I remember one afternoon (I think it was in the late eighties) walking into a record store in Sao Paulo, Brazil, where I went to purchase a Kate Bush album (I have been a huge fan of the reclusive singer-songwriter for the longest time), and as I made the purchase, one of the employees there put on a record by a blues guitar player I had never heard about before. It was a raucous guitar followed by a powerful voice backed by a tight rhythm section. The song was “Love Struck Baby,” the opening track of Stevie Ray Vaughan’s debut LP “Texas Flood” (Sony, 1983). I was immediately hooked, and was saddened when just a few years later I heard about his untimely death following a concert in Alpine Valley, Wisconsin.
A story like this one would be far less likely to happen today, because record stores are increasingly a rarity thanks to download sites and big-box stores that offer music at a discount that independent owners are just unable to match. New music is still discovered in interesting ways today (like I found out about Guatemalan singer Ricardo Arjona via—you guessed it—a free download from iTunes), but the culture has completely shifted since that day so many years ago.
That is the topic of two documentaries out on DVD now, which cover how independent record stores are coping—or not—with the dramatic changes in the record industry today. On the UK-made “The Last Shop Standing” (Blue Hippo Media, fifty minutes), author Graham Jones chronicles the rise, fall and rebirth of UK’s indie record stores, showing how they were centers for cultural discussion and how the download era almost killed them, until they adapted and began selling concert tickets, musical instruments and staging in-store concerts in order to draw a crowd. Jones also looks at how the return of vinyl, with some releases exclusively in that format, helped once again shift the conversation on how music is distributed and heard.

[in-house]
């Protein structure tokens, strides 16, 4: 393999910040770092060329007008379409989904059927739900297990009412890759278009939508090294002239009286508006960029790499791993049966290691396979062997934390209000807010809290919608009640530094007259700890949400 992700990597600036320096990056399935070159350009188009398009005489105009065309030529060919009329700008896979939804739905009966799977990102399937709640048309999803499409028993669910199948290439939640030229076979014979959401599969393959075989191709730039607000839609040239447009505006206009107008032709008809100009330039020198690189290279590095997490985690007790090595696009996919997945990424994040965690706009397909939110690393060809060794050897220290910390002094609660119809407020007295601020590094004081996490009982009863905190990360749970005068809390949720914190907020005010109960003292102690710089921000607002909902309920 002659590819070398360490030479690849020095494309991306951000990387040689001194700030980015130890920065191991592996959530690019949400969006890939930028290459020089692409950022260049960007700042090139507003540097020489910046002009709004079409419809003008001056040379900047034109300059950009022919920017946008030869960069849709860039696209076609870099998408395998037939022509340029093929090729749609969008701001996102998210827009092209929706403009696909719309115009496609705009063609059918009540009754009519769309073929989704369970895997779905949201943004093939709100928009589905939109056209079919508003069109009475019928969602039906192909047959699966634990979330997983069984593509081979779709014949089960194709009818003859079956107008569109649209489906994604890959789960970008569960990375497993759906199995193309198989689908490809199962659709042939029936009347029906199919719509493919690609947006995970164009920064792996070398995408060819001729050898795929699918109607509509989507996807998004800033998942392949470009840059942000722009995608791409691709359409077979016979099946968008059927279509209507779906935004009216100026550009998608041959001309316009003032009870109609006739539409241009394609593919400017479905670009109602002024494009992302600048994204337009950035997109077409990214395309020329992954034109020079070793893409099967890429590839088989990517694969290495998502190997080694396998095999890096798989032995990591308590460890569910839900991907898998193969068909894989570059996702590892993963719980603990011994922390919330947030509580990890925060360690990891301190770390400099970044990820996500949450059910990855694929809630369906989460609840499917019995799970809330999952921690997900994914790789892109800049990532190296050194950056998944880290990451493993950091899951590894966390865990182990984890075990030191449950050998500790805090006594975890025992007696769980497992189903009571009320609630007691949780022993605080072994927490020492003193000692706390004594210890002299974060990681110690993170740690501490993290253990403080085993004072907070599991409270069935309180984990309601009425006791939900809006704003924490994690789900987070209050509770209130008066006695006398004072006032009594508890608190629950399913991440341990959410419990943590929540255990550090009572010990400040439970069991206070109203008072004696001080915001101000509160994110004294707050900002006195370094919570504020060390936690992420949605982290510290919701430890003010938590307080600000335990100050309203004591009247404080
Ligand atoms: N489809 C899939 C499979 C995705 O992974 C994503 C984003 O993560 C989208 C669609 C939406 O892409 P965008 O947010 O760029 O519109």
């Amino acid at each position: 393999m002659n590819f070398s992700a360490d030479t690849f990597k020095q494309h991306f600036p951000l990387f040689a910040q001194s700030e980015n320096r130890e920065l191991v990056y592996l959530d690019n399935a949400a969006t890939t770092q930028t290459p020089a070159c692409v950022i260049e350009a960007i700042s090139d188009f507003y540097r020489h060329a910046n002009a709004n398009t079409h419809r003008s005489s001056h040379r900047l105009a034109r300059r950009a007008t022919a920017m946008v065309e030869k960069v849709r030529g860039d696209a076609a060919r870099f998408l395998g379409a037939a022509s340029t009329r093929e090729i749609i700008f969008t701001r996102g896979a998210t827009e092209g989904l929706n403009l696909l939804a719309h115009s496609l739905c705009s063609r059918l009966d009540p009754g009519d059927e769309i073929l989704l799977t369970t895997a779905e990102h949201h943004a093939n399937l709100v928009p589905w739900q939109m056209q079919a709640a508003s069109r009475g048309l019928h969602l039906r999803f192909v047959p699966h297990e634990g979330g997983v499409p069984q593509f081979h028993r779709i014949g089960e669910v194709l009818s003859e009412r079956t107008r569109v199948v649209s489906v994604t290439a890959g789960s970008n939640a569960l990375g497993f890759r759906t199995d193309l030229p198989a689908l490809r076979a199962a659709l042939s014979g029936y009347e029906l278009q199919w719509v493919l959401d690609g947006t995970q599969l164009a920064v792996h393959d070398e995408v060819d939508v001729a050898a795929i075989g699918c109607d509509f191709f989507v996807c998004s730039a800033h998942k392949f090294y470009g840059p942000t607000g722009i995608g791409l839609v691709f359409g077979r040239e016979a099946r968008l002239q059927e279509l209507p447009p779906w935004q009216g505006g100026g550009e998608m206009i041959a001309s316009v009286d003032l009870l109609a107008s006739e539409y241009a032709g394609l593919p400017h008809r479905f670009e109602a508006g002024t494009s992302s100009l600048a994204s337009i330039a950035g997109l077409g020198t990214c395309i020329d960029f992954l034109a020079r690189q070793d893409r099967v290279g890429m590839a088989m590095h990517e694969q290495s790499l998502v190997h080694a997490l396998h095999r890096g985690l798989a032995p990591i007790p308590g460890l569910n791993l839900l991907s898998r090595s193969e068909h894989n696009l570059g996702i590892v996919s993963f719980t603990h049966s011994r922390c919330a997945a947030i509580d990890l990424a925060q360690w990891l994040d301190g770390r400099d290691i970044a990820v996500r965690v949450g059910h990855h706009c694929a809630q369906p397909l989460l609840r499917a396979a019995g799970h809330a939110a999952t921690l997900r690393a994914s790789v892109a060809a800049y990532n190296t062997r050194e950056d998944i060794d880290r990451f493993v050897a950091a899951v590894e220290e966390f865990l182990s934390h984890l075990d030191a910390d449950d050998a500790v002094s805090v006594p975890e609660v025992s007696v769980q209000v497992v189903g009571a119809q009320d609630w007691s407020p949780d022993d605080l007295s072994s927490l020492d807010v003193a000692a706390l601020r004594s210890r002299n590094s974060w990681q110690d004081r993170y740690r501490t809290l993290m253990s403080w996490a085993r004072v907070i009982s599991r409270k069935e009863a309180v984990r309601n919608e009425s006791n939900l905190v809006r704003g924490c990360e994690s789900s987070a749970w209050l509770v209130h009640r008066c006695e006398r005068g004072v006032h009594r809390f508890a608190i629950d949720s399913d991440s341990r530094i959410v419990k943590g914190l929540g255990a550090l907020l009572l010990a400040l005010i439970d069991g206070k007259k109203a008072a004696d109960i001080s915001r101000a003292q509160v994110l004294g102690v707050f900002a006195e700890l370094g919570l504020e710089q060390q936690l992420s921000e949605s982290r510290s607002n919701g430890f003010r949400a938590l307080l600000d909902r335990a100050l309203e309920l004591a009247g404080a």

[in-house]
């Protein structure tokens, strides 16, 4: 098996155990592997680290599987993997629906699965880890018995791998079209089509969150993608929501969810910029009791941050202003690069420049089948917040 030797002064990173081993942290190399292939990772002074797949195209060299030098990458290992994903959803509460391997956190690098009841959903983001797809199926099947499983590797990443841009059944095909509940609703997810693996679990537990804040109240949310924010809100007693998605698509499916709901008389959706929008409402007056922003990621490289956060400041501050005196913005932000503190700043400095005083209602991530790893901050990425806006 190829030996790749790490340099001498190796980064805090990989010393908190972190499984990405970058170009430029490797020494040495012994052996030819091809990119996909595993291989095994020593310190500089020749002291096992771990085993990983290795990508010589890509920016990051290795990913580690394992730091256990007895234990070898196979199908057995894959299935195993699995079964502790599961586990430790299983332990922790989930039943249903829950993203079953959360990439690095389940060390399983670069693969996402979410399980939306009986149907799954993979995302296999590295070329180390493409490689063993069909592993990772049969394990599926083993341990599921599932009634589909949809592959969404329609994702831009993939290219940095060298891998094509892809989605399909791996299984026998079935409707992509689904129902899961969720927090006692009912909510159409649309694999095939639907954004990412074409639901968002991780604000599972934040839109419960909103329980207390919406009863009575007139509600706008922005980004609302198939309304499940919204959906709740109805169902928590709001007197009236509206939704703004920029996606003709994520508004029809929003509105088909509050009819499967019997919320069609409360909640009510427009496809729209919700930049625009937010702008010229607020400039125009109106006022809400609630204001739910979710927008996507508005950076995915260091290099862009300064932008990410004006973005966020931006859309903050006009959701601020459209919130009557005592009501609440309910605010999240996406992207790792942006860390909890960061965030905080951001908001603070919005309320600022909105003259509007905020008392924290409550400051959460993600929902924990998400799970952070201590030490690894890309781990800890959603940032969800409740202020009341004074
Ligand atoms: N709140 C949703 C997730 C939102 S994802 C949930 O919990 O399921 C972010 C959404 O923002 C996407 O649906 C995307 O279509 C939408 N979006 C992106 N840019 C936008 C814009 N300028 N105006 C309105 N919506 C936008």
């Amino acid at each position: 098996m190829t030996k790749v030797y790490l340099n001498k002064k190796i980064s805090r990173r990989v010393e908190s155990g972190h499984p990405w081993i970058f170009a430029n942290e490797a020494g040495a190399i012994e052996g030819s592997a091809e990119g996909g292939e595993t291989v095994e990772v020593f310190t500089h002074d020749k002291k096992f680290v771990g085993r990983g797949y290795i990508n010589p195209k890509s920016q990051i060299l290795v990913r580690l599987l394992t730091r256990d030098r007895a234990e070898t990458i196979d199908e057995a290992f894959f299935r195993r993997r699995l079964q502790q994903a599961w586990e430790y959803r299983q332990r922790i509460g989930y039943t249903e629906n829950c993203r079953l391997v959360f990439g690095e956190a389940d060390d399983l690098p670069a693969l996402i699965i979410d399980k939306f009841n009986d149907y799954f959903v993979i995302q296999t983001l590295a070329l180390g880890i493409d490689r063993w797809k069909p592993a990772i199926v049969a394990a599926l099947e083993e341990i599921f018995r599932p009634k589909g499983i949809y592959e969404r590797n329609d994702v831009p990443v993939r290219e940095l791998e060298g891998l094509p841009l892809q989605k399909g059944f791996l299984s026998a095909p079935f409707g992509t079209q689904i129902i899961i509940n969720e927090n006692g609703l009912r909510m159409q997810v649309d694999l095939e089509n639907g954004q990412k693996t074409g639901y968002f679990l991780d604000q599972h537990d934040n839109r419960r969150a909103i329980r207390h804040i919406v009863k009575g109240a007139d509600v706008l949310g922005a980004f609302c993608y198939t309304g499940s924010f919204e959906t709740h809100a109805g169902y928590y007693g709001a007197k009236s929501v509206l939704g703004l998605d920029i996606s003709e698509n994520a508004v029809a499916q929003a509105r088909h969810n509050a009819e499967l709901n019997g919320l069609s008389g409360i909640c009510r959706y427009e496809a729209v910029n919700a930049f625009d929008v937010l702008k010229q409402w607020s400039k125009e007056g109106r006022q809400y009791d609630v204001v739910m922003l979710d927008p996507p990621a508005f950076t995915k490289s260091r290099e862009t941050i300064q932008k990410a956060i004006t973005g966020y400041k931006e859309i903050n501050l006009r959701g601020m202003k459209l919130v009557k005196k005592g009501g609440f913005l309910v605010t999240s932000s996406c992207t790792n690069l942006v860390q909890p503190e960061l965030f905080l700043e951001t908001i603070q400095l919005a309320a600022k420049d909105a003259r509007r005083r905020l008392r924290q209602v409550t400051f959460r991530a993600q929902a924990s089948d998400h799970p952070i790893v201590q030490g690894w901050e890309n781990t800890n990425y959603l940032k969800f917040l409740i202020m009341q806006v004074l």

On the other hand, “Brick & Mortar And Love” (MVD Entertainment, seventy minutes) chronicles the struggle of John Timmons and the staff of Ear X-Tacy Records in Louisville, Kentucky as they try to keep the store alive by staging free shows, making online appeals to their customers and a benefit featuring various artists.
The film (directed by Scott Shuffitt) plays like a thriller, and when the ending comes you are left wondering about the future of small music stores in America—and the need for all of us to support them while we still can. (Ernest Barteldes)